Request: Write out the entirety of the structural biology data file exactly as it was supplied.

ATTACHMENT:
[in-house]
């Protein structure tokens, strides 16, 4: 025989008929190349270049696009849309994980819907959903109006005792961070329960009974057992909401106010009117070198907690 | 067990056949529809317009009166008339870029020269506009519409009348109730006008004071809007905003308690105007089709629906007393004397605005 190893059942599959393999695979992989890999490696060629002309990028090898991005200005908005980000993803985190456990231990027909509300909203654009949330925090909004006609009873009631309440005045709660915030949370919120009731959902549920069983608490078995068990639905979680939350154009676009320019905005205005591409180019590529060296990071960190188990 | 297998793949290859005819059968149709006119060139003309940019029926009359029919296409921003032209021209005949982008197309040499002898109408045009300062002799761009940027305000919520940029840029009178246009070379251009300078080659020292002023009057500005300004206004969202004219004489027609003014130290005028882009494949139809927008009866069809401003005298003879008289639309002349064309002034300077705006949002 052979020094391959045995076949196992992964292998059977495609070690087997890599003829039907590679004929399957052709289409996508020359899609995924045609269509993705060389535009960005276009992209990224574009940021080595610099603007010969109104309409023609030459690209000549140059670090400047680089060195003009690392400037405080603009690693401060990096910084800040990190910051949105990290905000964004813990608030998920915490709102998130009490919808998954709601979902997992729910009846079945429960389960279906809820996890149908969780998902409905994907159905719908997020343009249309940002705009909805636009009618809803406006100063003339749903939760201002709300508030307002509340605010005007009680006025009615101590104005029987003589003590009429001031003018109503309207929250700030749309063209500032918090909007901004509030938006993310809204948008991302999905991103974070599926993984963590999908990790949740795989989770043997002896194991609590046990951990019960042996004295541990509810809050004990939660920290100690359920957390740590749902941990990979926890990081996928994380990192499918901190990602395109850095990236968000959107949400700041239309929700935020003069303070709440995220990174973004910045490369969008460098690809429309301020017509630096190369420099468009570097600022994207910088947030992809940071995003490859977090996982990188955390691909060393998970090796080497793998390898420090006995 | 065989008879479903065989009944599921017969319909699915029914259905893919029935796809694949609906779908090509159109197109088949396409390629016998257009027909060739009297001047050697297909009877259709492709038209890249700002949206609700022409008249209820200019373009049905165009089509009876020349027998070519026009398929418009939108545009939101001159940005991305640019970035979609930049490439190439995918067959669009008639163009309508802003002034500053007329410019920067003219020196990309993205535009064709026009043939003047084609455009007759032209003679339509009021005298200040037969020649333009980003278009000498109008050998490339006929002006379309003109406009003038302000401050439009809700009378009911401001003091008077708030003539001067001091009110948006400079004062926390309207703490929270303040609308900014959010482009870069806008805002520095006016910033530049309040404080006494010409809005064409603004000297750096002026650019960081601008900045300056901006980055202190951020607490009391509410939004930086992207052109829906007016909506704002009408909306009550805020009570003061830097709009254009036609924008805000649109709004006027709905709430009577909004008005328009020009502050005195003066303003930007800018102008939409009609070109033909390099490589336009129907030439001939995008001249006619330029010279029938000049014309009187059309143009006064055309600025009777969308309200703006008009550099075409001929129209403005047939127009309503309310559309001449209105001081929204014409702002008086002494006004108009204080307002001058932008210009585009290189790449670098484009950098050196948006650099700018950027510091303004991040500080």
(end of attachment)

[in-house]
């Protein structure tokens, strides 16, 4: 025989008929190349270049696009849309994980819907959903109006005792961070329960009974057992909401106010009117070198907690 | 067990056949529809317009009166008339870029020269506009519409009348109730006008004071809007905003308690105007089709629906007393004397605005 190893059942599959393999695979992989890999490696060629002309990028090898991005200005908005980000993803985190456990231990027909509300909203654009949330925090909004006609009873009631309440005045709660915030949370919120009731959902549920069983608490078995068990639905979680939350154009676009320019905005205005591409180019590529060296990071960190188990 | 297998793949290859005819059968149709006119060139003309940019029926009359029919296409921003032209021209005949982008197309040499002898109408045009300062002799761009940027305000919520940029840029009178246009070379251009300078080659020292002023009057500005300004206004969202004219004489027609003014130290005028882009494949139809927008009866069809401003005298003879008289639309002349064309002034300077705006949002 052979020094391959045995076949196992992964292998059977495609070690087997890599003829039907590679004929399957052709289409996508020359899609995924045609269509993705060389535009960005276009992209990224574009940021080595610099603007010969109104309409023609030459690209000549140059670090400047680089060195003009690392400037405080603009690693401060990096910084800040990190910051949105990290905000964004813990608030998920915490709102998130009490919808998954709601979902997992729910009846079945429960389960279906809820996890149908969780998902409905994907159905719908997020343009249309940002705009909805636009009618809803406006100063003339749903939760201002709300508030307002509340605010005007009680006025009615101590104005029987003589003590009429001031003018109503309207929250700030749309063209500032918090909007901004509030938006993310809204948008991302999905991103974070599926993984963590999908990790949740795989989770043997002896194991609590046990951990019960042996004295541990509810809050004990939660920290100690359920957390740590749902941990990979926890990081996928994380990192499918901190990602395109850095990236968000959107949400700041239309929700935020003069303070709440995220990174973004910045490369969008460098690809429309301020017509630096190369420099468009570097600022994207910088947030992809940071995003490859977090996982990188955390691909060393998970090796080497793998390898420090006995 | 065989008879479903065989009944599921017969319909699915029914259905893919029935796809694949609906779908090509159109197109088949396409390629016998257009027909060739009297001047050697297909009877259709492709038209890249700002949206609700022409008249209820200019373009049905165009089509009876020349027998070519026009398929418009939108545009939101001159940005991305640019970035979609930049490439190439995918067959669009008639163009309508802003002034500053007329410019920067003219020196990309993205535009064709026009043939003047084609455009007759032209003679339509009021005298200040037969020649333009980003278009000498109008050998490339006929002006379309003109406009003038302000401050439009809700009378009911401001003091008077708030003539001067001091009110948006400079004062926390309207703490929270303040609308900014959010482009870069806008805002520095006016910033530049309040404080006494010409809005064409603004000297750096002026650019960081601008900045300056901006980055202190951020607490009391509410939004930086992207052109829906007016909506704002009408909306009550805020009570003061830097709009254009036609924008805000649109709004006027709905709430009577909004008005328009020009502050005195003066303003930007800018102008939409009609070109033909390099490589336009129907030439001939995008001249006619330029010279029938000049014309009187059309143009006064055309600025009777969308309200703006008009550099075409001929129209403005047939127009309503309310559309001449209105001081929204014409702002008086002494006004108009204080307002001058932008210009585009290189790449670098484009950098050196948006650099700018950027510091303004991040500080």